10 of the worlds best dives to visit via charter yacht

From scaling coral cliffs to swimming with sea lions, and from keeping pace with whalesharks to exploring war wrecks, these 10 dive locations around the world offer a spectrum of experiences for both divers and snorkellers.

Taveuni, Fiji

Great White Wall has long been one of Fiji’s most famous dive sites, and for good reason – it’s a unique and awesome wall dive. What makes it so special is that it’s a sheer drop smothered in uniformly white soft-coral growth that resembles a snow-covered ski slope.

This underwater winterland starts at 25 metres and drops off to well-below recreational diving depths, and as strong currents always sweep along the steep face experience is definitely needed.

Fiji is well known for its prolific soft corals, offering many excellent dive sites, but this is one dive you should not miss.

Best time to dive : November to April
Water temperature : 24-30°C, so a 3mm wetsuit is ideal
Mooring: Paradise Tavueni has a unique deep water frontage with a permanent mooring just metres from the resort’s private marina. Visiting yachts may use the mooring free of charge and are welcome to use the resort facilities, which include a restaurant, dive shop, tour desk, Wifi service and Oceanfront Serenity Spa.

Guadalupe Island, Mexico

Great whites are the ultimate sharks, and coming face to face with a predator more than five or six metres long will live with you forever. Forget Jaws – these are not mindless predators but calculated hunters at the top of the food chain, and seeing them cruising by and actively checking you out will certainly raise your heartbeat. With the promise of clear blue water and multiple shark sightings, Isle Guadalupe is rapidly becoming the ‘in’ place for great whites. It is classed as being in Mexico, but sitting a 22-hour boat journey out in the Pacific, is easily accessible from harbours in San Diego or San Francisco.

Best time to dive: the shark season runs from September through to December, with the peak being October through November
Water temperature: during shark season the waters average between 18-21°C, so while a 6-7mm semi-dry will work, a drysuit is a more comfortable option


The Bianca C is a 180-metre-long luxury liner known as the Titanic of the Caribbean because of her sheer size – she is the largest diveable wreck in that sea. She caught fire after an explosion in her engine room in October 1961, while anchoring off St George’s, Grenada. There was a failed attempt to tow the cruise ship to shallow waters and she sank in 50 metres just a few hundred metres off the shore and now sits perfectly upright – a truly magnificent sight.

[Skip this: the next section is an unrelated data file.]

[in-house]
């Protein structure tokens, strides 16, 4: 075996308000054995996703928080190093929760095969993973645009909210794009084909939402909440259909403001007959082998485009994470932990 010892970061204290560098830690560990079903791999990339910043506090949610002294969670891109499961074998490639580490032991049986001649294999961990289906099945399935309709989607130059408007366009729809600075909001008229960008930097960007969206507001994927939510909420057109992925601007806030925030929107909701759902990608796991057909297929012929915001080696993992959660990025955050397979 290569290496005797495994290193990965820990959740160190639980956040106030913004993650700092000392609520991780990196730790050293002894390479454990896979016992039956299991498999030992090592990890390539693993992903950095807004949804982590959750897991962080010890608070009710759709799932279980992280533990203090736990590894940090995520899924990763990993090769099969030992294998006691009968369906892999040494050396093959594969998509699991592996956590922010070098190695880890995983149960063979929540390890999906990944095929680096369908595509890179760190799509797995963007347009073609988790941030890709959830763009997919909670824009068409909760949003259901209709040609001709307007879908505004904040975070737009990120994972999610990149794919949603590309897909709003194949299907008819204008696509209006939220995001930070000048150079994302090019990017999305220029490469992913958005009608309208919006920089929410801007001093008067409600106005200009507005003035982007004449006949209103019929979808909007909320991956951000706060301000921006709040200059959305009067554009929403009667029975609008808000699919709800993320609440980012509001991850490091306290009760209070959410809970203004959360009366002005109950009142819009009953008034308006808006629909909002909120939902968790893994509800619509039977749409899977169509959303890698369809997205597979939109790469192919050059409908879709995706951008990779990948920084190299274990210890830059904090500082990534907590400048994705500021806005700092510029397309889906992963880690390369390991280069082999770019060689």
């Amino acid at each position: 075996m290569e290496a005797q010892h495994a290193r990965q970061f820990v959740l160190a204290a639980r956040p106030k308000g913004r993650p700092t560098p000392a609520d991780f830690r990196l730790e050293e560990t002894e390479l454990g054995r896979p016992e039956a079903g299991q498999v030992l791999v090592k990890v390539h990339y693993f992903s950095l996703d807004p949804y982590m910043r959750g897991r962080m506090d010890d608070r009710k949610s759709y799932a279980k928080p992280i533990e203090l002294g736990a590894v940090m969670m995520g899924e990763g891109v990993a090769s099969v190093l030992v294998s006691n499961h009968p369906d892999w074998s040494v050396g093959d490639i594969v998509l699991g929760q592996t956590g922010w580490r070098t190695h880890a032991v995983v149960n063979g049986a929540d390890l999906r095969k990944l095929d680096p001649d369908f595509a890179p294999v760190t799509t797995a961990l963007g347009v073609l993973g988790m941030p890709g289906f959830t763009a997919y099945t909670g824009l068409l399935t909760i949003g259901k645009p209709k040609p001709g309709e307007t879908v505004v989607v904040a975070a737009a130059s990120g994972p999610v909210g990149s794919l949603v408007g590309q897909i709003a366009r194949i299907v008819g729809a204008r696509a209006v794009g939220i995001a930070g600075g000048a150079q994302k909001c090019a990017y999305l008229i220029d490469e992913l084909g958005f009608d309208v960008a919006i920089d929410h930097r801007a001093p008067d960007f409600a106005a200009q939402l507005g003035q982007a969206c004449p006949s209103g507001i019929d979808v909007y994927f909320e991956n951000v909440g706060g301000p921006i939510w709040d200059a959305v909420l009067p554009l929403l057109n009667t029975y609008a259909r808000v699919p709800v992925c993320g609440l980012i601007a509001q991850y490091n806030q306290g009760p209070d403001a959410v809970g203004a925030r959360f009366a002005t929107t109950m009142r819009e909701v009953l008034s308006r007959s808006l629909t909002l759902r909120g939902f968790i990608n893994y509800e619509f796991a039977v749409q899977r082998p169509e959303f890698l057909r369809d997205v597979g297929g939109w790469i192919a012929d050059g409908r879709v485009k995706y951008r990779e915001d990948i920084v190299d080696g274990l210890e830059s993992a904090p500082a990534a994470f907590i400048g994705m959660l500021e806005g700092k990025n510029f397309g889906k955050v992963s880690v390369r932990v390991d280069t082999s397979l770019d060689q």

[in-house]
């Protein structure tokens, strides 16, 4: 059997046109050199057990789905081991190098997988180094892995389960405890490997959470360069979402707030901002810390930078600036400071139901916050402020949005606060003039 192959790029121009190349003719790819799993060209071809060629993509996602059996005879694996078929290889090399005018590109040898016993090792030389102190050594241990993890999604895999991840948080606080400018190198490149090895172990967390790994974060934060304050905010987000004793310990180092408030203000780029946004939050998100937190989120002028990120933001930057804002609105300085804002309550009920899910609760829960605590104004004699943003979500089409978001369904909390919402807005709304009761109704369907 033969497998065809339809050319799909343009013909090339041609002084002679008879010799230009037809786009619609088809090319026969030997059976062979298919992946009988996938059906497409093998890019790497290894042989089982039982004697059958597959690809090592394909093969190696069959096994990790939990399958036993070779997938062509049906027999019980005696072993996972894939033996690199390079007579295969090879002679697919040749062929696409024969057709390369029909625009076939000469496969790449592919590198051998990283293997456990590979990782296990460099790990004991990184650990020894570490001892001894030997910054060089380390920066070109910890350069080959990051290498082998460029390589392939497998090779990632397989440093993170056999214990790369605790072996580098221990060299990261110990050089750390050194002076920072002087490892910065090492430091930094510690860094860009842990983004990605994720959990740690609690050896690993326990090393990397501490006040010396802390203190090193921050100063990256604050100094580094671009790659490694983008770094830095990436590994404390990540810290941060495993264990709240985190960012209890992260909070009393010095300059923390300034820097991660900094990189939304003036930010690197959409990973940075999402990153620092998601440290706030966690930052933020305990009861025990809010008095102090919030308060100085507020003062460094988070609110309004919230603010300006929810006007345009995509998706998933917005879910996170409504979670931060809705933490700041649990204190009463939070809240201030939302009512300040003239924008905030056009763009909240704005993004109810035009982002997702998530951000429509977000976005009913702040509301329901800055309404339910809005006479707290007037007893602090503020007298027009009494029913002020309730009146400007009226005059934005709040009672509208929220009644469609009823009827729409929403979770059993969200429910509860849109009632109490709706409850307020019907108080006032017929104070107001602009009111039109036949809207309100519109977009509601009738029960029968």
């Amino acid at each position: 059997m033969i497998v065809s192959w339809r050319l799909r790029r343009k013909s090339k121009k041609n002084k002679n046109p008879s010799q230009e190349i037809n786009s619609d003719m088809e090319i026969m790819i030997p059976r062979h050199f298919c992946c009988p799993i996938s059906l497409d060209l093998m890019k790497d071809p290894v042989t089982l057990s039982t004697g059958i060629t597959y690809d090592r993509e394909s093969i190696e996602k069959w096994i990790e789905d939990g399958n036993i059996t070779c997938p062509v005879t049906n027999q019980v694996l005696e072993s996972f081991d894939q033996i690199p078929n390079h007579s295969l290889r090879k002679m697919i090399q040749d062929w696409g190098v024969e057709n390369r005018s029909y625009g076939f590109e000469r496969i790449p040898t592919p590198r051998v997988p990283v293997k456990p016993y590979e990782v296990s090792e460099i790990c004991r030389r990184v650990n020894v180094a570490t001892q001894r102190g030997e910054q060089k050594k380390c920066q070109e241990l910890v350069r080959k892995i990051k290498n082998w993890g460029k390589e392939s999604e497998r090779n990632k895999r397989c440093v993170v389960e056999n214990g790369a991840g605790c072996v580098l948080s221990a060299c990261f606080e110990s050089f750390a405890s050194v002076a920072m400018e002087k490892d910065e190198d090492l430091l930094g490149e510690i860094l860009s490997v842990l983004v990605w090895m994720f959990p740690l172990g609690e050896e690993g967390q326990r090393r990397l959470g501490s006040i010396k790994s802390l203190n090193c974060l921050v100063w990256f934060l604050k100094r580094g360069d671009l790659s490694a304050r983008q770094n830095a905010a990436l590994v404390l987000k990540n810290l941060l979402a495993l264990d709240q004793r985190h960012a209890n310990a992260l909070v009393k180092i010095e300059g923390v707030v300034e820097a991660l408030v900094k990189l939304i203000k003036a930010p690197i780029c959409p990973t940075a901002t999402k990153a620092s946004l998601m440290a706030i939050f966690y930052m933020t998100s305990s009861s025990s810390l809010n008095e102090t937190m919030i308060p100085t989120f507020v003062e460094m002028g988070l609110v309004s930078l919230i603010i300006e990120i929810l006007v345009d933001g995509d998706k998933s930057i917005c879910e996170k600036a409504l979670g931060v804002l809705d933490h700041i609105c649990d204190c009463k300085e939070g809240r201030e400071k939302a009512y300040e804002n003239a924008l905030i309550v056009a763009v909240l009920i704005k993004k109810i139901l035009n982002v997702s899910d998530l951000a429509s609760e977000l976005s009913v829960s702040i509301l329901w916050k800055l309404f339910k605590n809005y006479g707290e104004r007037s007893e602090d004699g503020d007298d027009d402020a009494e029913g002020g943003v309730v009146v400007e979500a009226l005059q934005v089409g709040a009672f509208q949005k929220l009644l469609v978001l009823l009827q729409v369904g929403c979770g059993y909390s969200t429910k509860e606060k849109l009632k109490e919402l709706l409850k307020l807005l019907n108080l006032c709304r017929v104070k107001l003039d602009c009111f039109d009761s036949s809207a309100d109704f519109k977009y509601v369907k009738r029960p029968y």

Time underwater has not been kind to the old girl and many of her decks have collapsed, but Bianca C is still a phenomenal dive with plenty of features to explore, including her promenade deck, her bridge and swimming pool. She is also a magnet for marine life, often attracting large shoals of predatory jacks and barracuda.

Nearby, for a less challenging, but just as exhilarating underwater experience drop into the clear waters of Molinere Bay where 65 submerged sculptures by artist Jason deCaires Taylor are displayed in a marine sculpture park covering an area of 800 square metres. Swimming or snorkelling amongst them makes for a surreal experience as you come upon a circle of 26 life-sized children, all holding hands and facing outward, or the Lost Correspondent sitting at his desk typing on a manual typewriter, or run into a cyclist on the reef. Real fish hover over a plate of chips and flick around The Un-still Life. Over time, colonies of coral and marine life have taken hold on the stonework, giving them an ever-changing marine palette and texture.

Best time to dive : the dry season running from January to May
Water temperature : 26-28°C, so a 3mm fullsuit should suffice

Cocos Island, Costa Rica

Hammerhead sharks are some of the weirdest-looking creatures in the sea. The flattened, hammer-shaped structure formed by the front of their skulls – the cephalofoil – is believed to serve various functions. It may improve hydrodynamic efficiency by adding lift while swimming, it may increase the head’s surface area for sensory systems to aid hunting, and it may even be used to pin stingrays against the seabed.

Scalloped hammerheads, which can grow up to four metres long, are best known to divers for their spectacular habit of schooling in enormous numbers around sea-mounts – and there is nowhere better to see them than Costa Rica’s remote Cocos Island.

This single volcanic outcrop rises sharply from the ocean floor in the Pacific and its steep sides are a huge attraction for all pelagic species of shark. Scalloped hammerheads are the local speciality at Cocos Island, however, forming a constantly moving backdrop all year round to virtually every dive, particularly at the Manuelita, Alcyone and Dirty Rock sites.

Best time to dive: Hammerhead sharks can be seen year-round, and between June and August you may also see whalesharks and manta rays about
Water temperature: 25-28°C, but as you will often be static in the water a 5-7mm wetsuit is a safe option

Stingray City, Grand Cayman, Cayman Islands

Stingray City is the world’s most famous 4 metre deep dive site without a doubt. What makes this sand patch in the north of Grand Cayman so remarkable is the presence of 30 or more large southern stingrays, which swarm around kneeling divers like big, over-friendly puppies.

Clutch a handful of squid in your fist and you will soon have a stingray sniffing at your hand and trying desperately to ‘suck’ the food out of your grasp. You can find yourself enveloped by these graceful creatures and the whole dive can become quite frenetic, especially if two or more rays begin to compete for your attention.